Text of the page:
Dr. David Hill holds the Lawson Professorship in Diabetes Research and is a Professor in the Departments of Medicine, Physiology & Pharmacology and Paediatrics, at Western University. He is Scientific Director of Lawson Health Research Institute and the Integrated Vice President, Research for London Health Sciences Centre and St. Joseph’s Health Care London.
Educated at the University of Nottingham and at Worcester College, University of Oxford, he has published over 200 scientific papers and maintains an active program in diabetes research and stem cell biology. He is a recipient of the CDA’s Frederick G. Banting Award, as well as of the Medal of the Society for Endocrinology from the UK. Dr. Hill was inducted as a fellow of the Canadian Academy of Health Sciences (CAHS) in 2011.
Dr. Hill’s research centres on the generation of new insulin producing beta cells in the pancreas as a strategy for the reversal of diabetes
Professional and Academic Experience
Current administrative and leadership contributions include service as Co-Chair of the Committee of VPs Research and an elected Director on the National Board of Directors of HealthCareCAN. HealthCareCAN represents all academic hospital and regional health care providers in Canada and functions as a national advocacy group, particularly with the Government of Canada. Dr. Hill also serves on the Council of Academic Hospitals of Ontario (CAHO) as Chair of the Research Hospitals Strategic Task Forces with a mandate to sustain hospital-based research across the Province. He was recently elected to the National Board of Directors of Research Canada. As Scientific Director of Lawson Health Research Institute he represents researchers on a number of local Western and Schulich committees.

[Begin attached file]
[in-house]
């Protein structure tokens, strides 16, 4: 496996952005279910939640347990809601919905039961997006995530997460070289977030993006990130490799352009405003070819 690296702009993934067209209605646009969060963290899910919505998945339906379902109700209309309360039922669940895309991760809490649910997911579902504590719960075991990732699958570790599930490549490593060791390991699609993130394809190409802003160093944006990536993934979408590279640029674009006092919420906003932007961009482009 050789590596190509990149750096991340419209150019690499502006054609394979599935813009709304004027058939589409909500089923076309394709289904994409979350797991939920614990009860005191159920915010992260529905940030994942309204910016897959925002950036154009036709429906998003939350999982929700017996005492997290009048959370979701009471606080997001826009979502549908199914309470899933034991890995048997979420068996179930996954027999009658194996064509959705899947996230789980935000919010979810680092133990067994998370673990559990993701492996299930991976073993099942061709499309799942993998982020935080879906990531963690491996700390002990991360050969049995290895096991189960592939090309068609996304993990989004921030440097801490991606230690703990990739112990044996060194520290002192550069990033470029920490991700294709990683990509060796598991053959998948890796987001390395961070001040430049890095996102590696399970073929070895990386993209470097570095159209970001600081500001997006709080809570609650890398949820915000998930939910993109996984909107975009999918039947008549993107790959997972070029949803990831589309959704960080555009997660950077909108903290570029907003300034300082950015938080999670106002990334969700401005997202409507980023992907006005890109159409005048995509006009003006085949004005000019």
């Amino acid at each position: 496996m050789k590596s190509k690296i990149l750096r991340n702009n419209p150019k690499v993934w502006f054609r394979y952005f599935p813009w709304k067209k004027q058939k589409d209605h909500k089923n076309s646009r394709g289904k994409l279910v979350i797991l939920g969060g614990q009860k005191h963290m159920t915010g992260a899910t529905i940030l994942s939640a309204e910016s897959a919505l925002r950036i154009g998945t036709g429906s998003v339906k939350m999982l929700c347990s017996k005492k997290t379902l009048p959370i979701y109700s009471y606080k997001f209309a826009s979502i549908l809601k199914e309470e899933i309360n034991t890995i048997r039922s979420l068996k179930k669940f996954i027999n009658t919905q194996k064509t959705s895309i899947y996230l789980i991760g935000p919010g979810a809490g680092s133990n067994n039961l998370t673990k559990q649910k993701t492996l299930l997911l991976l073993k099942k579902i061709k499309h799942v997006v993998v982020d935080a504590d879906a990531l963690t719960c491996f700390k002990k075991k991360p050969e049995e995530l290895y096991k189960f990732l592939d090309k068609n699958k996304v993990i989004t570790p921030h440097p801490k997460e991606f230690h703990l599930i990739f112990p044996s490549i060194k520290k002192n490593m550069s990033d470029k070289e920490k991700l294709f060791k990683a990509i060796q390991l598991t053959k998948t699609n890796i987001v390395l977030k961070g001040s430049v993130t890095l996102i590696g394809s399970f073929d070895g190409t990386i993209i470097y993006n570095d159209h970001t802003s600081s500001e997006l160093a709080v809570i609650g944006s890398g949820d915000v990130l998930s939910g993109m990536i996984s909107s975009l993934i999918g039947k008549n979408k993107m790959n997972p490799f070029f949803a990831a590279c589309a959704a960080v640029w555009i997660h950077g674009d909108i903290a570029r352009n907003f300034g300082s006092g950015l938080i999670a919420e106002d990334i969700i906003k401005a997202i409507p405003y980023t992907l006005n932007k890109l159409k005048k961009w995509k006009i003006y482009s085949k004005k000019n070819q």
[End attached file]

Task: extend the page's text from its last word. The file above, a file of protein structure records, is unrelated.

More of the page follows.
- Professor, Department of Physiology and Pharmacology
- Professor, Department of Pediatrics
- Professor, Department of Medicine
- Lawson Professorship in Diabetes Research
Research Interest Area
Research published in 2016 has identified a population of progenitor cells within the pancreas of mice and human that can give rise to new insulin-producing cells in vitro. These were not predominantly located in situ within the mature islets of Langerhans, but in small clusters of endocrine cells throughout the pancreas. The total number of progenitor cells was high in early life but declined with age. This suggests that progenitor cells with the potential to become insulin-producing cells exist throughout life and may represent a source of β-cell plasticity to reverse diabetes. As a step towards mobilizing these cells we have examined the ability of grafted bone marrow-derived stem cells to reverse diabetes in mice. Marrow-derived cells migrated to the diabetic pancreas and specifically activated progenitor beta cell proliferation.
We completed in 2016 a Pan-European clinical trial for the prevention of gestational diabetes. We are now following up both women and their offspring from the previous study to determine the extent to which interventions in pregnancy alter the development of subsequent type 2 diabetes in the mothers, and the development of obesity and glucose intolerance in the offspring.
Other Professional Roles and Affiliations
- Scientific Director, Lawson Health Research Institute
- Integrated Vice President, Research for London Health Sciences Centre and St. Joseph’s Health Care London
- President, Recherche en Sante Lawson